CS-2009 IEQc3: Construction IAQ Management Plan—During Construction

  • CS IEQc3 Type3 Construction IAQ Diagram
  • Good IAQ benefits everyone

    Managing indoor air quality (IAQIndoor air quality: The quality and attributes of indoor air affecting the health and comfort building occupants. IAQ encompasses available fresh air, contaminant levels, acoustics and noise levels, lighting quality, and other factors.) systematically during construction is becoming more and more common as contractors gain more experience with LEED. It benefits the health of everyone who works on the site, not just the eventual occupants of the building. 

    Not a one-time thing

    Earning this credit can be fairly easy, but it does require careful coordination and buy-in from all the subcontractors and field personnel involved in the project. It’s important to remember that IAQ management is not a one-time compliance event that can be checked off a list—it must be an ongoing effort for the duration of the construction process.

    The contractor should create the IAQ management plan before construction even begins, and check on compliance at various times throughout the process—including collecting photos on a minimum of three separate dates for credit documentation.

    SMACNAThe Sheet Metal and Air Conditioning Contractors' National Association (SMACNA) is an international association of union contractors, in the United States, Canada, Australia, and Brazil. guidelines call for measures like wrapping ductwork to prevent dust from entering it during construction. (The commissioningThe process of verifying and documenting that a building and all of its systems and assemblies are planned, designed, installed, tested, operated, and maintained to meet the owner's project requirements. process is supposed to catch poorly coordinated practices like the meeting of the sprinklers and ductwork here.) Photo – YRG Sustainability

    HVAC wrappingSMACNA guidelines call for measures like wrapping ductwork to prevent dust from entering it during construction. (The commissioning process is supposed to catch poorly coordinated practices like the meeting of the sprinklers and ductwork here.) Photo – YRG Sustainability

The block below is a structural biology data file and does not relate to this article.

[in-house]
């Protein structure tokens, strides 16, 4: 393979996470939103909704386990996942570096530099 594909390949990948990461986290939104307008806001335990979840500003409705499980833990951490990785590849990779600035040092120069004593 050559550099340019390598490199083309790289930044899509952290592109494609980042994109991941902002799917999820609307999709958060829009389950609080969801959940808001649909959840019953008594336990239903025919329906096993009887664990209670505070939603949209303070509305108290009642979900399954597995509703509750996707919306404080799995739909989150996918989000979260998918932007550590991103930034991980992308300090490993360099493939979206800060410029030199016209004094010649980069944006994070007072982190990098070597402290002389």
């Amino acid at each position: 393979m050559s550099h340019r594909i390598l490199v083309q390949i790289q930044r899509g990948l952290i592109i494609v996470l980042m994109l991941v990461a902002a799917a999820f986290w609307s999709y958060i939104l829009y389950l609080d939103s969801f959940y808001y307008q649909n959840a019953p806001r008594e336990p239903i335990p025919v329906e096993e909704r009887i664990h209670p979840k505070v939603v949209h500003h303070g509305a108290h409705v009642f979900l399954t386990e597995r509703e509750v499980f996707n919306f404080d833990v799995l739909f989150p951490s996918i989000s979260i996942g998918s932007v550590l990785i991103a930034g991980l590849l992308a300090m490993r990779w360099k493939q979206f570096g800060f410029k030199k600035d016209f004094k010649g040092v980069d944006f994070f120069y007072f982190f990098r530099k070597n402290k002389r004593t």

Know the standard

    LEED requires you follow the SMACNA 2007 guidelines. (See Resources.) Chapter 3 of the guide describes Indoor Air Quality (IAQ) management. The standard was updated in 2008, but is virtually identical to the older version referenced in earlier versions of the LEED rating system. Note that although the SMACNA guidelines say they are for "occupied buildings under construction," these guidelines must be used by all LEED projects attempting this credit—occupied or not.

    The SMACNA 2007 document describes common sources for construction indoor air pollution and offers best practices to address them. When developing the IAQ Management Plan, the contractor should incorporate all of the recommended guidelines that are applicable to the project. 

    The following are the major areas covered by SMACNA.

    • HVAC Protection: Make sure that dust and construction debris do not accumulate in HVAC ducts. Strategies include wrapping HVAC ducts in plastic and storing ductwork in dust free areas before installing.
    • Source Control: Address the sources of construction pollution and looking for ways to reduce them. Strategies include using low-VOCA volatile organic compound (VOC) is a carbon compound that vaporizes (becomes a gas) at normal room temperatures. VOCs contribute to air pollution directly and through atmospheric photochemical reactions (excluding carbon monoxide, carbon dioxide, carbonic acid, metallic carbides and carbonates, and ammonium carbonate) to produce secondary air pollutants, principally ozone and peroxyacetyl nitrate. materials, paints, coatings, adhesives, sealantsA sealant has adhesive properties and is formulated primarily to fill, seal, or waterproof gaps or joints between 2 surfaces. Sealants include sealant primers and caulks. (SCAQMD Rule 1168. )Sealants are used on wood, fabric, paper, corrugated paperboard, plastic foam and other materials with tiny openings, often microscopic, that may absorb or discharge gas or fluid. (as covered in IEQc4.1–4.4); exhausting gas-fueled construction equipment directly to the outside; and storing VOC-containing materials away from absorptive materials.
    • Pathway Interruption: Use negative pressure and or temporary hanging plastic to contain areas that may generate construction dust, for example, wood-cutting and drywall-cutting areas.
    • Housekeeping: Keep a clean work site by sweeping, wet mopping and using low-VOC cleaners.
    • Scheduling: Coordinate the movement of occupants to minimize their exposure to construction debris; schedule installation of absorptive materials to limit the materials’ exposure to VOCs and moisture.

     

    HVAC components that are poorly protected from dust and construction debris, as in this photo, can cause equipment malfunctions and poor IAQ during occupancy.

    Poorly covered ductsHVAC components that are poorly protected from dust and construction debris, as in this photo, can cause equpiment malfunctions and poor IAQ during occupancy.

    More than just SMACNA

    In addition to the SMACNA requirements your project will be required to protect absorptive material from moisture through proper scheduling and storage. This includes drywall, carpet, ceiling tiles, and any other absorptive materials. Take pictures of this for documentation.